Details:Chicago Botanic Garden. $8–$12. chicagobotanic.org
Nina Chanel Abney
Consider Abney the Basquiat of her generation. Born in Chicago, the 30-something painter tells the story of growing up black in America with intensity, style, and humor, always in high-key color. Royal Flush, a survey of her work from the past decade, arrives from Duke University, where it opened in February 2017.
Details:Chicago Cultural Center. Free. cityofchicago.org
The Art of Seating: 200 Years of American Design
Near North Side
This exhibit brings a rarely seen facet of American furniture design to Chicago. The 37 examples of innovative and elegant chairs, all made between 1810 and 2010, reveal how designers like Frank Lloyd Wright, Isamu Noguchi, and Frank Gehry rethought one of the most basic human positions.
Details:Driehaus Museum. Free–$20. driehausmuseum.org
Love Never Dies
When we last saw the Phantom of the Opera, he was alone in the catacombs of Paris, having lost the young soprano he stalked. The two meet again in this follow-up to the megamusical. Andrew Lloyd Webber sets the sequel in the United States, on Coney Island, where roller coasters and carnival rides fill in for the famous crashing chandelier.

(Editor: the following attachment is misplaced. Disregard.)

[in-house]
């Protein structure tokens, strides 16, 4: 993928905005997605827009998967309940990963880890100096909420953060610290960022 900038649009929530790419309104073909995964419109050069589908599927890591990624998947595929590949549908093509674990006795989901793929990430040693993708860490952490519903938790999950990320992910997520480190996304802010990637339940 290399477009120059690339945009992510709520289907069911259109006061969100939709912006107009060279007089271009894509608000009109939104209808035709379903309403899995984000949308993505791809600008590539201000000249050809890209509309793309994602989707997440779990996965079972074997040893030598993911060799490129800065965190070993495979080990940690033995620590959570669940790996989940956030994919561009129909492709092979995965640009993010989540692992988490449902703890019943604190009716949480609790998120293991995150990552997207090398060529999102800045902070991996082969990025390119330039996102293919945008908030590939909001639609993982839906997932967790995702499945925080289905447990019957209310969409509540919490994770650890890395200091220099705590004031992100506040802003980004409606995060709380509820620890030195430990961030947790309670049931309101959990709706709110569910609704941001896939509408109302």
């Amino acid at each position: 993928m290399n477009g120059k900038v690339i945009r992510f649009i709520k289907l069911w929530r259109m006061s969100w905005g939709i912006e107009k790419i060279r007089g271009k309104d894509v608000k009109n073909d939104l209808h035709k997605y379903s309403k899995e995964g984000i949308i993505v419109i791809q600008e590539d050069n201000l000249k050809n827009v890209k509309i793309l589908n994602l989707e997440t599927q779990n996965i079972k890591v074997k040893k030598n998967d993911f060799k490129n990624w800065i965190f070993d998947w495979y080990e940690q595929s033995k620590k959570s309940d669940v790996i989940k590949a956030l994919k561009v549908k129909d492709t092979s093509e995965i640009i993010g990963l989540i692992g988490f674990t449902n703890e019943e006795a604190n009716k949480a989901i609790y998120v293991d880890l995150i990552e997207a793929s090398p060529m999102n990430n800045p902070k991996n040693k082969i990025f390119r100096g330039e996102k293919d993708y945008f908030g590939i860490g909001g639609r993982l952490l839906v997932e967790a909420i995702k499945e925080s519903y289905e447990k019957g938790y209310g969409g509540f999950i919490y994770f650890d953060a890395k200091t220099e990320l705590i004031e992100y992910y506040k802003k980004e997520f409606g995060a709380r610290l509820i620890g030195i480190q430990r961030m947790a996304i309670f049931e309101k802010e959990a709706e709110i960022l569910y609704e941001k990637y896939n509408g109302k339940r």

Details:Broadway in Chicago at Cadillac Palace Theatre. $35–$147. broadwayinchicago.com
“I don’t think about songs,” June told Rolling Stone last year. “I just get ’em.” The folksinger and songwriter says tunes come to her through something like a spiritual connection. She then renders them in childlike whispers and gravelly, low-register belting. Here, she tours behind The Order of Time, her latest and most sonically complex record yet.
Details:Vic Theatre. 7:30 p.m. $25. ticketfly.com
Co-Missions Fellowship Showcase